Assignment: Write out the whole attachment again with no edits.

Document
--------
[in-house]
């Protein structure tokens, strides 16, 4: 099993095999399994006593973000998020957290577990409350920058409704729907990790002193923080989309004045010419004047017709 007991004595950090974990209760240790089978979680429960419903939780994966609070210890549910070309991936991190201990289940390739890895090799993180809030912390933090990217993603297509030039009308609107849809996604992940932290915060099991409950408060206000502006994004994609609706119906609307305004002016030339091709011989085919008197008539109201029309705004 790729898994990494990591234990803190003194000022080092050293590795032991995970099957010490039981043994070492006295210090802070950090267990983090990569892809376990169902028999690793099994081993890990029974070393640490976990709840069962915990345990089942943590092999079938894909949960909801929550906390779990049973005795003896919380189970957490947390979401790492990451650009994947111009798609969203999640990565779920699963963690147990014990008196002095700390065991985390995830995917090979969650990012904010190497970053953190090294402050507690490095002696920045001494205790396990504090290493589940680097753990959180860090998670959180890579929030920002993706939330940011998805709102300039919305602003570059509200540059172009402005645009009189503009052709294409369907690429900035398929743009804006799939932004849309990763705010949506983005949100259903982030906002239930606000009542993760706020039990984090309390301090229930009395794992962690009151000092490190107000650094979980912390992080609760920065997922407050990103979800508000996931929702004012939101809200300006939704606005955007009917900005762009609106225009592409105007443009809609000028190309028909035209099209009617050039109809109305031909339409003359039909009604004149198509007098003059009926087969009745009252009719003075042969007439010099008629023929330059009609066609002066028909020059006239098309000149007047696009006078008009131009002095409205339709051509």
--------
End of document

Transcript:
[in-house]
């Protein structure tokens, strides 16, 4: 099993095999399994006593973000998020957290577990409350920058409704729907990790002193923080989309004045010419004047017709 007991004595950090974990209760240790089978979680429960419903939780994966609070210890549910070309991936991190201990289940390739890895090799993180809030912390933090990217993603297509030039009308609107849809996604992940932290915060099991409950408060206000502006994004994609609706119906609307305004002016030339091709011989085919008197008539109201029309705004 790729898994990494990591234990803190003194000022080092050293590795032991995970099957010490039981043994070492006295210090802070950090267990983090990569892809376990169902028999690793099994081993890990029974070393640490976990709840069962915990345990089942943590092999079938894909949960909801929550906390779990049973005795003896919380189970957490947390979401790492990451650009994947111009798609969203999640990565779920699963963690147990014990008196002095700390065991985390995830995917090979969650990012904010190497970053953190090294402050507690490095002696920045001494205790396990504090290493589940680097753990959180860090998670959180890579929030920002993706939330940011998805709102300039919305602003570059509200540059172009402005645009009189503009052709294409369907690429900035398929743009804006799939932004849309990763705010949506983005949100259903982030906002239930606000009542993760706020039990984090309390301090229930009395794992962690009151000092490190107000650094979980912390992080609760920065997922407050990103979800508000996931929702004012939101809200300006939704606005955007009917900005762009609106225009592409105007443009809609000028190309028909035209099209009617050039109809109305031909339409003359039909009604004149198509007098003059009926087969009745009252009719003075042969007439010099008629023929330059009609066609002066028909020059006239098309000149007047696009006078008009131009002095409205339709051509």